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# GMAT Tip: Calculating GMAT Scores

1 + 1 = 2 except when it equals 3. Right? For most assessments, the process of evaluating one’s performance is pretty formulaic. Scores on most high school and university exams are based on the percentage of questions answered correctly. On the SAT (though changing in 2016), a student’s score is calculated by taking the number of correct responses, subtracting the number of incorrect responses multiplied by 0.25 and then using a lookup table to find a correlating score.  However, the GMAT has perplexed test takers for decades with its quant and verbal score scales of 0-60 and even less relevant total score scale of 200-800.

## So how exactly are GMAT scores calculated?

Scores are based on a few different factors including the number of questions answered correctly, the number of questions answered within the allotted section time (out of 75 minutes), and the degree of difficulty of the questions.  Let’s break down what these three factors actually mean.

The first is pretty straight forward, in order to receive points, test takers need to answer questions correctly.  Nix the rumored automatic 200 points for filling in your name. All points on the GMAT are earned through hard work, competence and maybe a lucky guess here and there.

Next, test takers need to complete every section of the test.  For quant, that’s 37 questions in 75 minutes, and for verbal, that’s 41 questions in 75 minutes. Some simple math suggests that’s approximately two minutes per quant question and a little less time for each verbal question.  It’s an aggressive pace, especially on a test that rewards correct answers with more difficult content.  Thus, it shouldn’t be a surprise that time management is the greatest challenge faced by test takers.  While there is no penalty for incorrect answers, there is a significant penalty if a test taker fails to complete a section of the test. An analysis completed by GMAC within the last five years revealed that leaving up to five questions blank on a section could result in up to a 15 percentile point decrease on one’s GMAT score.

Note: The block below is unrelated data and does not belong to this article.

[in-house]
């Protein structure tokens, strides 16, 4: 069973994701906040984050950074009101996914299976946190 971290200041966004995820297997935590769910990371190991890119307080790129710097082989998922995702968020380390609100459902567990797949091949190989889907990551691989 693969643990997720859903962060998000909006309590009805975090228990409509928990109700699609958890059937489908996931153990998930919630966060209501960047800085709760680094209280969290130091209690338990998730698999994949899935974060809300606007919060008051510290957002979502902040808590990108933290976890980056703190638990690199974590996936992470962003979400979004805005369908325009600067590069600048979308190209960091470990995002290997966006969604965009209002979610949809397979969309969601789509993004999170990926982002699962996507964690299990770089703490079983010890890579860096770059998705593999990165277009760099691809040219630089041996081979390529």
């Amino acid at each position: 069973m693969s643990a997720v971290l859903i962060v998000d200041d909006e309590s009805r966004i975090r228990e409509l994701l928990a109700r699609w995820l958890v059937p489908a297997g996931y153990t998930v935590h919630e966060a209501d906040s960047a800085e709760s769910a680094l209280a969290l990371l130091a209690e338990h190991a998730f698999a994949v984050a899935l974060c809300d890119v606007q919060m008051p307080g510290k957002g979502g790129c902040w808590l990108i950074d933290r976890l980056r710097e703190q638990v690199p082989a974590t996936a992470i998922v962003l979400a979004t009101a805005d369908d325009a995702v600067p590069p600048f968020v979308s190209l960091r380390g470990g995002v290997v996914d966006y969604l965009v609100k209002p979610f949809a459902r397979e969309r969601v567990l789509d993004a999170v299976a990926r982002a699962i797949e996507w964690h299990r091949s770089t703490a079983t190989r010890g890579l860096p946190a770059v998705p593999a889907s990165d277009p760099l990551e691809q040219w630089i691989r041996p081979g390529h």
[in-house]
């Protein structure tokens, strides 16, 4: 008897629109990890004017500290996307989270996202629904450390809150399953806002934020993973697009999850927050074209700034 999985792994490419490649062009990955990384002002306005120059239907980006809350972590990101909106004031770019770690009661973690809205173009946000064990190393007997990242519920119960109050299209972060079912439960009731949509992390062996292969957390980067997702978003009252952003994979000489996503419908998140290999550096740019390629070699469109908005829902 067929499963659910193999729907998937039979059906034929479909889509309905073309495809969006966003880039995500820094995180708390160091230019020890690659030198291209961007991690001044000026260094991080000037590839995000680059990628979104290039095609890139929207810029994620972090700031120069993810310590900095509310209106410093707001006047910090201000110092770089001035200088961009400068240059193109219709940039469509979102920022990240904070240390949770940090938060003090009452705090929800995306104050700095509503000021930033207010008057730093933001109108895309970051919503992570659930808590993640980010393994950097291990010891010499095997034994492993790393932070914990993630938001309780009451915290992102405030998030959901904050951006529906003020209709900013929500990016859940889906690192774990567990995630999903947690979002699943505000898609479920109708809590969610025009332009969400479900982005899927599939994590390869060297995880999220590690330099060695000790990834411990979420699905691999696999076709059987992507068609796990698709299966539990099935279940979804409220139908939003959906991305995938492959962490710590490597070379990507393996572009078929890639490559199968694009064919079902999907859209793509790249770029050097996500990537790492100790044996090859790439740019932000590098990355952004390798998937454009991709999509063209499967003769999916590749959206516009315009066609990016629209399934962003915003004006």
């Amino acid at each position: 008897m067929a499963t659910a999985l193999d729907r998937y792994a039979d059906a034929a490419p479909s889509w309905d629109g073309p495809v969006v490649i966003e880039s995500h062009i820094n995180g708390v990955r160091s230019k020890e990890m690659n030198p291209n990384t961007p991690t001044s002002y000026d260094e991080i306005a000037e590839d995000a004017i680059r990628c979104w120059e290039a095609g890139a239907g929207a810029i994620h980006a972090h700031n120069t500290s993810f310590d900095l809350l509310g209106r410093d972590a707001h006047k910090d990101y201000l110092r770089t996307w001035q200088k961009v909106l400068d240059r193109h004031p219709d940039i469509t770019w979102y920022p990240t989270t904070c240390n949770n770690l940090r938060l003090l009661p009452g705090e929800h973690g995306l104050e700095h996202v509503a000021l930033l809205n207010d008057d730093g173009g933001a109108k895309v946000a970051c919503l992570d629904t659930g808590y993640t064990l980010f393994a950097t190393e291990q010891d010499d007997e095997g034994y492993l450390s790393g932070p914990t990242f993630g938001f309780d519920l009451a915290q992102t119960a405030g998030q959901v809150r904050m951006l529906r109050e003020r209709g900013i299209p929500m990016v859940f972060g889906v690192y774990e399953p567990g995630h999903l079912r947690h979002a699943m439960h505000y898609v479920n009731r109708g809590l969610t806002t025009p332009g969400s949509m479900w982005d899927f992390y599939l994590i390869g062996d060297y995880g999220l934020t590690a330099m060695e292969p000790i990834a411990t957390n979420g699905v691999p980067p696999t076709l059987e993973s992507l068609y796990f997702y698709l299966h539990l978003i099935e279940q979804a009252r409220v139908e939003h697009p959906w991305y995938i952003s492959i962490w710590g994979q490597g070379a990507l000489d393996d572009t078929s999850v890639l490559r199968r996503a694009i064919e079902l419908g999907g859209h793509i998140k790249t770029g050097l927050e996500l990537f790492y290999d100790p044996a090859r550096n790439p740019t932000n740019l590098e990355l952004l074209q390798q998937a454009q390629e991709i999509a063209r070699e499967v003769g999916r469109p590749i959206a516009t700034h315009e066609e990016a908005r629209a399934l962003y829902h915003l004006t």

A quick sidebar on section completion: if a test taker is running out of time, it’s strongly recommended that s/he randomly guess on the remaining questions to ensure that s/he completes the section.  Here’s a little-known tip for any test taker who might be pressed for time on the last question. Before starting to work on the question, select any answer choice, but don’t hit submit. If time runs out, and the test taker isn’t able to select the answer of his/her choice, at least an answer has been submitted. An incorrect answer is still better than an incomplete section.

Finally, question difficulty might seem like a relative concept. For some folks, geometry is an Achilles heel whereas others might see special triangles in their pancakes or billiard tables. In reality (and hopefully to test takers’ relief), each question has an assigned difficulty coefficient that is calculated by a team of psychometricians who utilize an objective range of data points. (And if that sounds purposefully vague, it is. But rest assured there is a science to this.)  This benefits test takers who see more difficult questions because just as high school students might be rewarded with a weighted GPA as a result of taking Advanced Placement (AP) or Honors courses instead of their “regular” counterparts, the GMAT recognizes and rewards test takers who are able to answer enough questions correctly to “earn” access to the more difficult questions. These questions likely take more time and are missed more frequently, but just by gaining access, test takers are rewarded for their efforts.

A candidate’s total score is based on the combination of the quant and verbal scores. The Graduate Management Admission Council (GMAC) doesn’t release any details on the formula, but know that the quant and verbal are equally weighted when calculating the total score.  The moral of this story is that even with one’s best efforts, there is no secret sauce or formula that one can decipher to calculate one’s total score in a linear fashion.  Rather, candidates are better off hitting the books to prep for the questions they’ll actually see on test day.

The above article comes from Veritas Prep. Since its founding in 2002, Veritas Prep has helped more than 100,000 students prepare for the GMAT and offers the most highly rated GMAT Prep course in the industry.

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